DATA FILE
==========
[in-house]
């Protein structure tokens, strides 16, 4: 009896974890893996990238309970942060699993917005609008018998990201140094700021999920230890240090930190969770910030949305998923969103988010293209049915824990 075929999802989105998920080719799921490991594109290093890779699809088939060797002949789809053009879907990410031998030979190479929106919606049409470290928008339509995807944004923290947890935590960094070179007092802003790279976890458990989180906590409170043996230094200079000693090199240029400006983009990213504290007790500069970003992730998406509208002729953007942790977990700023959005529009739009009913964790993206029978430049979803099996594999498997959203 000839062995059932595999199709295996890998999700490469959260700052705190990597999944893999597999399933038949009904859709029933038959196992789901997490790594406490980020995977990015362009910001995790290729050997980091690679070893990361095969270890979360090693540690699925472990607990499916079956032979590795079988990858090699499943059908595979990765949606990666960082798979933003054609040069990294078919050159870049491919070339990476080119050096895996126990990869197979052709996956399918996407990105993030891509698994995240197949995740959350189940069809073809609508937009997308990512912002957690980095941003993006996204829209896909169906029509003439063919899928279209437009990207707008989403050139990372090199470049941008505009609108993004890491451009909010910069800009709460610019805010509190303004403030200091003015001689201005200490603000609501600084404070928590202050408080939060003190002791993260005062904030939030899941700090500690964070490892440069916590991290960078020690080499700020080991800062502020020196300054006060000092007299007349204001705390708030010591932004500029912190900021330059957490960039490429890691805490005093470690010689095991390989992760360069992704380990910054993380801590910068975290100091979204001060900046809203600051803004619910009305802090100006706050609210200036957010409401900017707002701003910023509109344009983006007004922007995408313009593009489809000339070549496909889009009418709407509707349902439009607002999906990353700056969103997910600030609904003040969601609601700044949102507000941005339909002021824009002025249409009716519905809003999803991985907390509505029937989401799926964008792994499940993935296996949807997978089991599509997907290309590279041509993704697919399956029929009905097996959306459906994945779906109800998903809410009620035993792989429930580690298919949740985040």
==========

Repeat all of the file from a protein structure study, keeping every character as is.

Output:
[in-house]
């Protein structure tokens, strides 16, 4: 009896974890893996990238309970942060699993917005609008018998990201140094700021999920230890240090930190969770910030949305998923969103988010293209049915824990 075929999802989105998920080719799921490991594109290093890779699809088939060797002949789809053009879907990410031998030979190479929106919606049409470290928008339509995807944004923290947890935590960094070179007092802003790279976890458990989180906590409170043996230094200079000693090199240029400006983009990213504290007790500069970003992730998406509208002729953007942790977990700023959005529009739009009913964790993206029978430049979803099996594999498997959203 000839062995059932595999199709295996890998999700490469959260700052705190990597999944893999597999399933038949009904859709029933038959196992789901997490790594406490980020995977990015362009910001995790290729050997980091690679070893990361095969270890979360090693540690699925472990607990499916079956032979590795079988990858090699499943059908595979990765949606990666960082798979933003054609040069990294078919050159870049491919070339990476080119050096895996126990990869197979052709996956399918996407990105993030891509698994995240197949995740959350189940069809073809609508937009997308990512912002957690980095941003993006996204829209896909169906029509003439063919899928279209437009990207707008989403050139990372090199470049941008505009609108993004890491451009909010910069800009709460610019805010509190303004403030200091003015001689201005200490603000609501600084404070928590202050408080939060003190002791993260005062904030939030899941700090500690964070490892440069916590991290960078020690080499700020080991800062502020020196300054006060000092007299007349204001705390708030010591932004500029912190900021330059957490960039490429890691805490005093470690010689095991390989992760360069992704380990910054993380801590910068975290100091979204001060900046809203600051803004619910009305802090100006706050609210200036957010409401900017707002701003910023509109344009983006007004922007995408313009593009489809000339070549496909889009009418709407509707349902439009607002999906990353700056969103997910600030609904003040969601609601700044949102507000941005339909002021824009002025249409009716519905809003999803991985907390509505029937989401799926964008792994499940993935296996949807997978089991599509997907290309590279041509993704697919399956029929009905097996959306459906994945779906109800998903809410009620035993792989429930580690298919949740985040």